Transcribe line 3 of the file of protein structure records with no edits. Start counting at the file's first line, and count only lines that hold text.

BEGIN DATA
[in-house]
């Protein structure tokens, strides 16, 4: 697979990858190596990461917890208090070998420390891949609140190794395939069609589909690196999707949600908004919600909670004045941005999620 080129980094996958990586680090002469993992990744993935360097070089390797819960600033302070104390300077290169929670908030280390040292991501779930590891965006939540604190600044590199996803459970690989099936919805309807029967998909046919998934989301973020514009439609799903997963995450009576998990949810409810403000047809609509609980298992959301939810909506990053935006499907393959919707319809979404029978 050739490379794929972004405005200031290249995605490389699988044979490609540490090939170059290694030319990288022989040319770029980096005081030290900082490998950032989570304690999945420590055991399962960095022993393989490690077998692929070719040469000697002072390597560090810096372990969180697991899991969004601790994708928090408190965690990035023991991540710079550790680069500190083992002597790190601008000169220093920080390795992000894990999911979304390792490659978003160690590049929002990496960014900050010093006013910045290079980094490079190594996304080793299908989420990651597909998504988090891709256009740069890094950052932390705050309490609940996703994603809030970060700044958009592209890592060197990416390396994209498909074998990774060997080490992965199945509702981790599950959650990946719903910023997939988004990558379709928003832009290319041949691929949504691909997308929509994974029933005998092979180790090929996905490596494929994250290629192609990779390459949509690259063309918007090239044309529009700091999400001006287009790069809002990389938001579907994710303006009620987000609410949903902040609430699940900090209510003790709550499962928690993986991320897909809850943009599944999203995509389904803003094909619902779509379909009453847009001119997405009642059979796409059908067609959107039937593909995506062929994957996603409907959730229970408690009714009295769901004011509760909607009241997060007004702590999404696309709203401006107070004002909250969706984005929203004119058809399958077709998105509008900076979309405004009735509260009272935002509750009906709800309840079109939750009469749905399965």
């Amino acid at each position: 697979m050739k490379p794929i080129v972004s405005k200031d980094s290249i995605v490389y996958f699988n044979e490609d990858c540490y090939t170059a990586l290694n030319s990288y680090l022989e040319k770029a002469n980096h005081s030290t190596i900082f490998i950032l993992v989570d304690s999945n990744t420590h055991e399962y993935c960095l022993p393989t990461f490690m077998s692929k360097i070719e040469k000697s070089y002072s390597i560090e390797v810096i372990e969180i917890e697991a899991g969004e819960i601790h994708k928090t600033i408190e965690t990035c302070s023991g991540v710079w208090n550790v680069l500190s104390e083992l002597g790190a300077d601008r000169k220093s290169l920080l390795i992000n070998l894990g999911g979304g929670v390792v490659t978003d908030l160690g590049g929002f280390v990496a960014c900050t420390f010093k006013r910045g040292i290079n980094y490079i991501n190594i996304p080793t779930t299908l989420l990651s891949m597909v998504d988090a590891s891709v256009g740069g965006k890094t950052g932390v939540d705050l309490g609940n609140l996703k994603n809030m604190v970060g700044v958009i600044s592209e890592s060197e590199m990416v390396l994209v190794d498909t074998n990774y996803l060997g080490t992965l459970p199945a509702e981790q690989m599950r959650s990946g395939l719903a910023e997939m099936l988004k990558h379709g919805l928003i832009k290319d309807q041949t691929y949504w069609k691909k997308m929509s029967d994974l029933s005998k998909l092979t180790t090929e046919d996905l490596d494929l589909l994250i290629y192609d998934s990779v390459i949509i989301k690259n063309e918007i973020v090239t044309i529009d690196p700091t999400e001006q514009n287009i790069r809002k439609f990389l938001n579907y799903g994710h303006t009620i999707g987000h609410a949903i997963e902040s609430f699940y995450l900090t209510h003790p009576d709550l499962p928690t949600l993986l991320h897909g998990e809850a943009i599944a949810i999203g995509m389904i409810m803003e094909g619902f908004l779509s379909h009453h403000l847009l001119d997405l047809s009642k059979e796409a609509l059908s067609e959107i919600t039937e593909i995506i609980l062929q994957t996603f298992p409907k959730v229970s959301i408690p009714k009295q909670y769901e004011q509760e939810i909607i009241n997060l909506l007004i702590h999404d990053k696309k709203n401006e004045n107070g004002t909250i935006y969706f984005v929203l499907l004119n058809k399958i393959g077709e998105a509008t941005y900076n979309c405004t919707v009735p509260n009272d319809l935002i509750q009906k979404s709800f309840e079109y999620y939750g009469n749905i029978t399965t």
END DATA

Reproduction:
């Amino acid at each position: 697979m050739k490379p794929i080129v972004s405005k200031d980094s290249i995605v490389y996958f699988n044979e490609d990858c540490y090939t170059a990586l290694n030319s990288y680090l022989e040319k770029a002469n980096h005081s030290t190596i900082f490998i950032l993992v989570d304690s999945n990744t420590h055991e399962y993935c960095l022993p393989t990461f490690m077998s692929k360097i070719e040469k000697s070089y002072s390597i560090e390797v810096i372990e969180i917890e697991a899991g969004e819960i601790h994708k928090t600033i408190e965690t990035c302070s023991g991540v710079w208090n550790v680069l500190s104390e083992l002597g790190a300077d601008r000169k220093s290169l920080l390795i992000n070998l894990g999911g979304g929670v390792v490659t978003d908030l160690g590049g929002f280390v990496a960014c900050t420390f010093k006013r910045g040292i290079n980094y490079i991501n190594i996304p080793t779930t299908l989420l990651s891949m597909v998504d988090a590891s891709v256009g740069g965006k890094t950052g932390v939540d705050l309490g609940n609140l996703k994603n809030m604190v970060g700044v958009i600044s592209e890592s060197e590199m990416v390396l994209v190794d498909t074998n990774y996803l060997g080490t992965l459970p199945a509702e981790q690989m599950r959650s990946g395939l719903a910023e997939m099936l988004k990558h379709g919805l928003i832009k290319d309807q041949t691929y949504w069609k691909k997308m929509s029967d994974l029933s005998k998909l092979t180790t090929e046919d996905l490596d494929l589909l994250i290629y192609d998934s990779v390459i949509i989301k690259n063309e918007i973020v090239t044309i529009d690196p700091t999400e001006q514009n287009i790069r809002k439609f990389l938001n579907y799903g994710h303006t009620i999707g987000h609410a949903i997963e902040s609430f699940y995450l900090t209510h003790p009576d709550l499962p928690t949600l993986l991320h897909g998990e809850a943009i599944a949810i999203g995509m389904i409810m803003e094909g619902f908004l779509s379909h009453h403000l847009l001119d997405l047809s009642k059979e796409a609509l059908s067609e959107i919600t039937e593909i995506i609980l062929q994957t996603f298992p409907k959730v229970s959301i408690p009714k009295q909670y769901e004011q509760e939810i909607i009241n997060l909506l007004i702590h999404d990053k696309k709203n401006e004045n107070g004002t909250i935006y969706f984005v929203l499907l004119n058809k399958i393959g077709e998105a509008t941005y900076n979309c405004t919707v009735p509260n009272d319809l935002i509750q009906k979404s709800f309840e079109y999620y939750g009469n749905i029978t399965t």